According to a 2005 survey by the U.S. Depart — ment of Labor Bureau of Labor Statistics 2005 survey, more than 70% of women with children work outside the home. With an increasing number of these women climbing the corporate ranks, balancing personal goals and career aspirations continues to be a struggle. The demanding expectations of fast — paced industries in competition with hectic family schedules can overwhelm even the most powerful working mothers. A recent CareerBuilder.com survey found that one in four working moms said they were dissatisfied with their work — life balance. So how do you find your equilibrium? BLACK ENTERPRISE spoke to two executive mothers who admit it’s not easy and agree that it can’t be achieved without support. Here are their suggestions for how to gain control and create balance.
Wonya Lucas, 45, General Manager and Executive Vice President of marketing,The Weather Channel Networks
If I need to make a call home while I’m traveling for work, I do it. If I need to finish a project report at 3:00 a.m. so I can leave work early to attend a school function, I do that too.”
Lucas, a mother of two daughters, Alexis, 13, and Sydney, 10, describes her approach to managing work and family life as “integrated.” Her girls accompany her to company — sponsored, community volunteer activities on the weekends; conversely, she frequently engages them in the television business, discussing promotion strategies and programming for the networks they watch.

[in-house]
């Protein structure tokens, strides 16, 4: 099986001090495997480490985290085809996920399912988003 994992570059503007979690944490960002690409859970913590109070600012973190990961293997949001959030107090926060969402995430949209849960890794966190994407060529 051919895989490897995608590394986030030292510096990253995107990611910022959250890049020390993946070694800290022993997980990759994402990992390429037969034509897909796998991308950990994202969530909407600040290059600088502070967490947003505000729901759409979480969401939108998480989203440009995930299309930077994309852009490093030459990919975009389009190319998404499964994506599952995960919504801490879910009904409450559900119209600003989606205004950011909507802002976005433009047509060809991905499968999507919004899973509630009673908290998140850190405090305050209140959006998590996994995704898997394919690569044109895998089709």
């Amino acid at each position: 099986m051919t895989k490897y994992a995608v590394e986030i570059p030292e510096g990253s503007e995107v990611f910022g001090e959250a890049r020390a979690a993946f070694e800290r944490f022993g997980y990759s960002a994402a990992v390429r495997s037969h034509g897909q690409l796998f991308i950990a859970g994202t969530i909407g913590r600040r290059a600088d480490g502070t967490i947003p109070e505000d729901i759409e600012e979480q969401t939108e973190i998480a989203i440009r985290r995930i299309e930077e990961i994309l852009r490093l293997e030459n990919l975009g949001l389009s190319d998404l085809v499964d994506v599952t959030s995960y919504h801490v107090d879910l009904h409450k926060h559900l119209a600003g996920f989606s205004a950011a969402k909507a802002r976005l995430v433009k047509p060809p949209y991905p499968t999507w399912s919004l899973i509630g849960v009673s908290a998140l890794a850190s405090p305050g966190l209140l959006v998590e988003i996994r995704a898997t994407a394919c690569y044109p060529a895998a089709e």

“I find I’m much more efficient and sane when I’m wife, mother, and television executive 24 hours of the day,” says Lucas, who admits she’s not much for compartmentalizing. “My goal is to do what needs to be done. I’m not as concerned with when or where I do it.”
Lucas, who has worked for corporate mammoths that include The Coca — Cola Co. and The Clorox Co., says that a flexible company work philosophy and schedule has allowed her to manage the different aspects of her life. “At the end of the day I accomplish my work goals and provide high — quality work in exchange for the opportunity to work in a way that satisfies me both professionally and personally.”
Lucas shares these tips:
Put first things first. Because Lucas doesn’t adhere to strict work and family hours, she says it’s essential that she prioritize what needs to be done. While her family is always her most important concern, she explains that a company audit that needs to be completed today takes priority over working on her daughter’s science project due at the end of the week.
Keep the lines of communication open. “Don’t keep your efforts to balance your career with that of your personal life secret,” says Lucas. “Discuss your priorities with your boss, your spouse, your co — workers, and your children.” She has an extensive support system that includes her executive assistant; her mother; her husband, Bruce; and her daughters’ nanny.
Stick to the agenda. The family keeps one calendar for all of their activities in a central location. Writing down an out —